International discomfiture with the Crown Prince has been building up for quite some time anyway. One of the first things he did after taking over the day-to-day running of the kingdom was to kick-start the bloody war against Yemen in tandem with his comrade-in-arms, Mohammed bin Zayed al Nayan, the Crown Prince of the UAE. The war, fought with Western weaponry, most of it originating from the U.S., has resulted in the total devastation of Yemen. The last two years have witnessed cholera epidemics and mass starvation. Children and women have faced the worst deprivation. 

In August, Saudi war planes targeted a school bus, killing more than 40 children. The United Nations has estimated that more than 10,000 people have been killed in Yemen since the Saudi Arabia-led war started three years ago. Many international aid agencies think that it is a conservative estimate. Yet, the West keeps on providing the latest weaponry to Saudi Arabia. The Trump administration is poised to sell $2 billion worth of laser-guided munitions to Saudi Arabia and the UAE for use in Yemen. In the past four months, there have been 37 documented instances of civilians being targeted by the Saudi-led coalition.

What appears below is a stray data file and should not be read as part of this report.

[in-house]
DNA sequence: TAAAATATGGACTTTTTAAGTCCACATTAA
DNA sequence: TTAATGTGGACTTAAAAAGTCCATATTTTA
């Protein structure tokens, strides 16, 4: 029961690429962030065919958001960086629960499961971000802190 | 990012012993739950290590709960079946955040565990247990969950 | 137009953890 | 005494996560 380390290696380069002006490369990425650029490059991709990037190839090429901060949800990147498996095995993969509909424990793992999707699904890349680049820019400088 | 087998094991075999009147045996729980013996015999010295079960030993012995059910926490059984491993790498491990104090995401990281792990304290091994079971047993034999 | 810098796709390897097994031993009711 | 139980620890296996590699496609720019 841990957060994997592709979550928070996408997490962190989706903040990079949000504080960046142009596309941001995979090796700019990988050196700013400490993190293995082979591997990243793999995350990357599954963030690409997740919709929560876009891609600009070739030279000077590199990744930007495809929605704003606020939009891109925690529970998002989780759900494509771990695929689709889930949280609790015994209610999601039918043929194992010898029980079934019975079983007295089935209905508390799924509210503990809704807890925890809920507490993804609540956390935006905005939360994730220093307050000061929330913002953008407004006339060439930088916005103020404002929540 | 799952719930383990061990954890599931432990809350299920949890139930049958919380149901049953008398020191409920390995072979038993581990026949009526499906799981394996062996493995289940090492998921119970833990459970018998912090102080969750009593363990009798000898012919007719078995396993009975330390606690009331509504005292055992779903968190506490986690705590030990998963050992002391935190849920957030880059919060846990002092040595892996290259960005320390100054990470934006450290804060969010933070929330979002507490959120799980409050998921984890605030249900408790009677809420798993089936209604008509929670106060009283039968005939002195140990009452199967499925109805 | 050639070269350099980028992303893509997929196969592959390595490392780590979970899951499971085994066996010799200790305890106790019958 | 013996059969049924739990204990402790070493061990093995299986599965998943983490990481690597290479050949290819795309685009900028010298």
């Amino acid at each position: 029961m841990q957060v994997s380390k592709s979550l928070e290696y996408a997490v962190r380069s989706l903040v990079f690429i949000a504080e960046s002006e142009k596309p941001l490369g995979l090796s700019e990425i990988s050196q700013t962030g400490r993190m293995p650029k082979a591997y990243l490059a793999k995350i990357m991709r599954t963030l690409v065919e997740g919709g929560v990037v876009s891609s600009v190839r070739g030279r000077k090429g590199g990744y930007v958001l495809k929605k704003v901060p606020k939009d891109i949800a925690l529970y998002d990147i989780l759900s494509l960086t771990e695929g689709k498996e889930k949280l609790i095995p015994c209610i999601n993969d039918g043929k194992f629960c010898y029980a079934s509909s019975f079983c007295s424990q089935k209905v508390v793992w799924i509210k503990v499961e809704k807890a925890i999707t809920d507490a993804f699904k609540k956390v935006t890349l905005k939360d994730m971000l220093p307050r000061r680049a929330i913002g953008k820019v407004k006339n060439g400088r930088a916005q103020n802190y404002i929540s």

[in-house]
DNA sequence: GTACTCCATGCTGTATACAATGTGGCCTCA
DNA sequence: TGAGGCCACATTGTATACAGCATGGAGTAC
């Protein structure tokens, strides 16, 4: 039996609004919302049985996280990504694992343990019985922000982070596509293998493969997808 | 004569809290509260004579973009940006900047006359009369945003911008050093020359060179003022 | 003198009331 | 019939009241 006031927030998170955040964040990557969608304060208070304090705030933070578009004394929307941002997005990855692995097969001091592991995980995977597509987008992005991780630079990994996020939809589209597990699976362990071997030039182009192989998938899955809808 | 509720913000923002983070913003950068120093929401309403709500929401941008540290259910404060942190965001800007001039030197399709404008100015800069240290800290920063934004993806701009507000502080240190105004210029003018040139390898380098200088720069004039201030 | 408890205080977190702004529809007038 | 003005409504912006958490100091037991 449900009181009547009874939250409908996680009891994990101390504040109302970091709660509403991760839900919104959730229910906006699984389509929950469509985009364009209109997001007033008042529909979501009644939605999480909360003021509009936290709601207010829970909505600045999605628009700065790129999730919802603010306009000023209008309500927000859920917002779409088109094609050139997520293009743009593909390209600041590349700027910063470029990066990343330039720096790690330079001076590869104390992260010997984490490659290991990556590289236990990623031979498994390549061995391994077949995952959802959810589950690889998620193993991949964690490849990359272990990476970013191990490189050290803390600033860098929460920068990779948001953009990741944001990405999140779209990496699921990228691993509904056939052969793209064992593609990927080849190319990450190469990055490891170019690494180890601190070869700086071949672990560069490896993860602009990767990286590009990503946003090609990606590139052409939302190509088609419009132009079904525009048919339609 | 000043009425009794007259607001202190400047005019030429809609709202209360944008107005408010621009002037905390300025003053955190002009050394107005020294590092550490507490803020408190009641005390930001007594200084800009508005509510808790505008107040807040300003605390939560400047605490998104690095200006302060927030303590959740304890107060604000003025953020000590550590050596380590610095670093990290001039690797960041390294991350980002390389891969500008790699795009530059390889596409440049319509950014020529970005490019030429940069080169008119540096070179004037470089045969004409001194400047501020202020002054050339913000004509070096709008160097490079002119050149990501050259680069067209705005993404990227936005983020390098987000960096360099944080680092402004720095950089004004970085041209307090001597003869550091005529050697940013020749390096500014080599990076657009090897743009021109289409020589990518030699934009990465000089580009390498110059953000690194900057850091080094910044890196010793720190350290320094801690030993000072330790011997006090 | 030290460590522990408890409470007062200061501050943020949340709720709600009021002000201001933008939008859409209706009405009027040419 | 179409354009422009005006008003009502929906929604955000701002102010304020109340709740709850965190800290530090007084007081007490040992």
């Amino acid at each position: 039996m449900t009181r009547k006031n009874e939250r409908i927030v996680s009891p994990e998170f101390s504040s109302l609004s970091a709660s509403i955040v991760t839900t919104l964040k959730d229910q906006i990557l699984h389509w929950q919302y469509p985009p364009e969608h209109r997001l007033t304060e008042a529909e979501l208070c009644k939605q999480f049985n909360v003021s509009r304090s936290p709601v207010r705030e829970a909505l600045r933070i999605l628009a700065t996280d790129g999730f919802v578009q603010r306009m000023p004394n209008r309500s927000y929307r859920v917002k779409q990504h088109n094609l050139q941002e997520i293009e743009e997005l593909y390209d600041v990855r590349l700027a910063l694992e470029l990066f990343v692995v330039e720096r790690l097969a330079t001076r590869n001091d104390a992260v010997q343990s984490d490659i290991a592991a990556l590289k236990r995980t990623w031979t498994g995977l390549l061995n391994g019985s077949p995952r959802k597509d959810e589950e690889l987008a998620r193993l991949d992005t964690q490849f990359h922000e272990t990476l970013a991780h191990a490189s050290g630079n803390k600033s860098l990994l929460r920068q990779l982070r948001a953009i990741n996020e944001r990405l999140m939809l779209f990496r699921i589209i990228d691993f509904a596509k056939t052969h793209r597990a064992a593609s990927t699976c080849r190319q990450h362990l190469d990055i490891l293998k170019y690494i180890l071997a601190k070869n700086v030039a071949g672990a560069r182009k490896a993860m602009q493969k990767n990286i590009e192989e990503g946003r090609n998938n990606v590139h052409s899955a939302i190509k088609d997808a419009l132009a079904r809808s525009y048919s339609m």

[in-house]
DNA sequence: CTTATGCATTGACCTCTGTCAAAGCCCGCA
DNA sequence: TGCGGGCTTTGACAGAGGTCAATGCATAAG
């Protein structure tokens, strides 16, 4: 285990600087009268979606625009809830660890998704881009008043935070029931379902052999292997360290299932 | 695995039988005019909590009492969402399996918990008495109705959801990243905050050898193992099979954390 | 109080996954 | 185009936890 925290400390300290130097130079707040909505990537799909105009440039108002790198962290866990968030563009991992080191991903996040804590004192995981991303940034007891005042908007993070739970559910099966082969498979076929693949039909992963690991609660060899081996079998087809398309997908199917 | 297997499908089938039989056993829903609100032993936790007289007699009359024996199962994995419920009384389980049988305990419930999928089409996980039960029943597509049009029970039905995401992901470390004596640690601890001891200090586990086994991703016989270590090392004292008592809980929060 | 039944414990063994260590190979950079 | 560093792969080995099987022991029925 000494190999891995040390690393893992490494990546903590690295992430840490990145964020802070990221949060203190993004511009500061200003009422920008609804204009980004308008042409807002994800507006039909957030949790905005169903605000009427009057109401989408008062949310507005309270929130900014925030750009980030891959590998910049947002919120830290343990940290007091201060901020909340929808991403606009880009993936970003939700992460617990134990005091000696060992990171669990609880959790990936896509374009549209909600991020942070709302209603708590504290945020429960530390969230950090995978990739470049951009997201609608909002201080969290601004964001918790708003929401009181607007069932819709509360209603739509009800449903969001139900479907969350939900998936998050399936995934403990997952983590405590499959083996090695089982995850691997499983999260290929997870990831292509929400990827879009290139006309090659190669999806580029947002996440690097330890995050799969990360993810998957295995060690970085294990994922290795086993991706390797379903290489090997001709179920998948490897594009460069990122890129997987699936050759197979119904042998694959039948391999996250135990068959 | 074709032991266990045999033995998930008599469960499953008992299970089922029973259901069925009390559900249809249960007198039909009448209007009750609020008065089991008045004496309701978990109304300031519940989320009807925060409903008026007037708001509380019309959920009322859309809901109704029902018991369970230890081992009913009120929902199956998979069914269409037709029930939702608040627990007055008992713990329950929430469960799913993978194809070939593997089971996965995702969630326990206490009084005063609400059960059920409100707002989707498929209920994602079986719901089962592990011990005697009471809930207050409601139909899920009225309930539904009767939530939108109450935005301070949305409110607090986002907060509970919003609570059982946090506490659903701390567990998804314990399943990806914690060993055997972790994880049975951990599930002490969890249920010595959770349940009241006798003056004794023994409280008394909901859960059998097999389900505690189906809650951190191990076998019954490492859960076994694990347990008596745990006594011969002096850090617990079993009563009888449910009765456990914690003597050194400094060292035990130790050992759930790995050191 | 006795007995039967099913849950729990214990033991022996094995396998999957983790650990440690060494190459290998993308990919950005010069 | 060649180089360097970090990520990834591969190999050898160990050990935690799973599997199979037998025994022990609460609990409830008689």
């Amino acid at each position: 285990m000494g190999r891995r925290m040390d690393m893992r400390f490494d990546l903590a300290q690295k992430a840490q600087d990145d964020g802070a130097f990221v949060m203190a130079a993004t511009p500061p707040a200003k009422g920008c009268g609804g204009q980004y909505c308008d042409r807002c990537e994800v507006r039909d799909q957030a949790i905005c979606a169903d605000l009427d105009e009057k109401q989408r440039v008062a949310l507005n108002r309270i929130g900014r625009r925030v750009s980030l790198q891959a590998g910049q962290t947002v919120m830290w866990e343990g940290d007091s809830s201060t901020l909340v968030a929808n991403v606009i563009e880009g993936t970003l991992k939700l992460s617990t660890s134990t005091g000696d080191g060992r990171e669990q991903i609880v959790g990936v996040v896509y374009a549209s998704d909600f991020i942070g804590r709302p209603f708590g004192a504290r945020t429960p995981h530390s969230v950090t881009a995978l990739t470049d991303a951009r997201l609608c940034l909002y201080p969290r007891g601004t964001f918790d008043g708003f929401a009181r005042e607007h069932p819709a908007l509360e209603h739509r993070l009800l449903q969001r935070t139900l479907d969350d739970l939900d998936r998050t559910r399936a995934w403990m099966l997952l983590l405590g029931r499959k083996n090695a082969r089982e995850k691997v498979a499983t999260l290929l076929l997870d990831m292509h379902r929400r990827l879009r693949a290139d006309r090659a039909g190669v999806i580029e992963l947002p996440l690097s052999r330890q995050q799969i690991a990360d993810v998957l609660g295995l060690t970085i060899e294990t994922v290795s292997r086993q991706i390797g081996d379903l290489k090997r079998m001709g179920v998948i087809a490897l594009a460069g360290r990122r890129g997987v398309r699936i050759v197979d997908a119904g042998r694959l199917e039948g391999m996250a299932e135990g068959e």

This time, the Crown Prince will in all probability have to pay the price. President Trump has on several occasions claimed that the Saudi monarchy is dependent on American support for its survival. Recently, he went further and said that the monarchy would not be able to survive two weeks without U.S. backing. Washington may be on the lookout for a more presentable autocrat to replace the designated heir apparent. But Saudi Arabia has threatened to retaliate if the U.S. takes punitive action. If Saudi Arabia “receives any action, it will respond with greater action”, the Saudi Foreign Ministry has warned, while emphasising the kingdom’s “influential and vital role in the global economy”.